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Name a player blazing through the NBA on a two-year run of hitting almost 62% ATS Winners.
I’m talking about the VETERAN, Chris E. Paul the Third. I think that’s right...
Chris Paul teams are 61% (81-52-4) ATS the last two seasons.
Paul & Thunder went almost exactly 61% ATS last year.
Paul & the Suns have also gone almost exactly 61% ATS this season.
But why? Why so consistently underrated by the betting market?
For one thing, the most underrated stat on a player-analysis level is probably turnovers.
And Paul? Well, Paul averages only 2.1 turnovers per game.
Results: #1 Michael Jordan, 97 games and #2, Kobe Bryant, 60 games. The next highest is Shaq with 31, basically half as many. (Sixth on the list is Anthony Davis with 27 (the Chicago kid, who returns tonight!)
Ever wonder why Kevin Durant has MJ #1 and Kobe #2 ALL-TIME - and nobody else in the conversation?
Simply put, their games are immaculate.
You could go to those two guys every single time, and they wouldn’t get flustered. They’d also get good shots, every single time, either for themselves or somebody and whether it was early or late in the shot clock. Worst case scenario? They’d get SHOT!’ SHOT!’s, meaning ‘As soon as it touches my hand I’m firing.’
That’s pretty clear advice for a teammate - and useful!
Very few turnovers going the other way when you can get a jumper up on the rim 100% of the time and not turn the ball over. This is why Chris Paul wins. The 16 points and 8.8 assists per game? Really not all that special (paging Mark Jackson), but it's valuable to whoever gets the assist - the shot - and Chris Paul teams get good shots. This year, most of those shots are for Kobe disciple Devin Booker, who gets up SHOT!s with the best of ’em. But it really doesn’t matter who shoots. Teams must get shots up to win.
Chris Paul has an O/U player prop for turnovers tonight of over/under 2.5 (the over is +150, the under is -210), as the Phoenix Suns travel to take on the Boston Celtics. Paul has gone under this total in 11 out of his last 12, and in seven of his last eight games he's had either 0 or 1 turnovers. Pretty good, right?
Worthy of -210 bet on the Under? Maybe.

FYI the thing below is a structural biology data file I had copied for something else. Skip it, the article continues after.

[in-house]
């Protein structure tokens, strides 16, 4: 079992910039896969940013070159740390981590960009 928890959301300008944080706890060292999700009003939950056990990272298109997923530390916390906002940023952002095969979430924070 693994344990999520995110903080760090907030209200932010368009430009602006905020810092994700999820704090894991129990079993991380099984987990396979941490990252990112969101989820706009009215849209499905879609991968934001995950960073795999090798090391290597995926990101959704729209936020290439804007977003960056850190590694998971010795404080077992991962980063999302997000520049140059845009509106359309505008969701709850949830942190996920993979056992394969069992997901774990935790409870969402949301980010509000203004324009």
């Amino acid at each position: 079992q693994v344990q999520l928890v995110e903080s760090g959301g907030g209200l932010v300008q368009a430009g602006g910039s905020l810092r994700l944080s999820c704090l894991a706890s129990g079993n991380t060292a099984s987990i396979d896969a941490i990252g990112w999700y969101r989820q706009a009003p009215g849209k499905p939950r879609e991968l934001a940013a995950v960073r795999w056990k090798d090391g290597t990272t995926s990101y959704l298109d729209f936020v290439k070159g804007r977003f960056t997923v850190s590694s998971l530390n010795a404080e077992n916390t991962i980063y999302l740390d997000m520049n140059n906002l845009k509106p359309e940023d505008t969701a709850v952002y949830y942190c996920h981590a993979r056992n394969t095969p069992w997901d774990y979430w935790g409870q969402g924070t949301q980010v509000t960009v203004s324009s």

For the season, the more data we have the better.
And this number looks right, as in 38 out of 57 games played this season, Paul has had two or fewer turnovers. That’s exactly 67%. (Well, not exactly - but you know what I mean, commensurate with -210).
I don’t love it though - on the second night of a back-to-back and in a very competitively priced game at Boston, Marcus Smart’s 1.5 steals per game looms large. Paul, on the other hand, is worth five points to the line (theoretically) and four points due to his raw ability alone. That ranks as the 10th most valuable player in the NBA right now, as you can see below in a snapshot of my "NBA Top 25 Player Ratings."
(For these player ratings, I assign one additional point due to the signal it sends to the market, and also to me)
You might say after reading all this that, well, if Paul is hitting 61% ATS then isn’t he also the most valuable player in the league? After all, nobody else has posted those gaudy ATS numbers for the 2021 season.
But it's not that simple.
For one thing, the work ethic and drive he instills in his teammates does not simply disappear when he sits or isn't on the floor. Secondly, spread margin will tell you the distance between what the market expected and what actually happened. Kawhi Leonard is supposed to win a lot of games - historically, he actually has the number one overall winning percentage in NBA History, even edging the legendary Bill Russell.
But it’s easy to point to scoring and even defense - and say why that is succeeding. It’s harder to pinpoint a simple chest pass ("chess pass?") as the deciding factor. I said this same thing on twitter while talking about the Mac Jones/Trey Lance debate - making 80% decisions correctly is not impressive.
Making 80% decisions 15 time in a row, though? Now that's championship quality.
Very much, this also the case here - if not more so - in the sport of basketball.
All sports IMHO boils down to single moments (many moments, but also individual moments) where a player is in front of you - a goalie, a pitcher, a defender, a linebacker - and the questions are simple:
A. )Does he know what you’re going to do?
B.) Can he stop it?
Very rarely is it the case that a player is simply unstoppable. Remember, Shaq shot 60%, not 80 or 100.
Reading that situation is everything.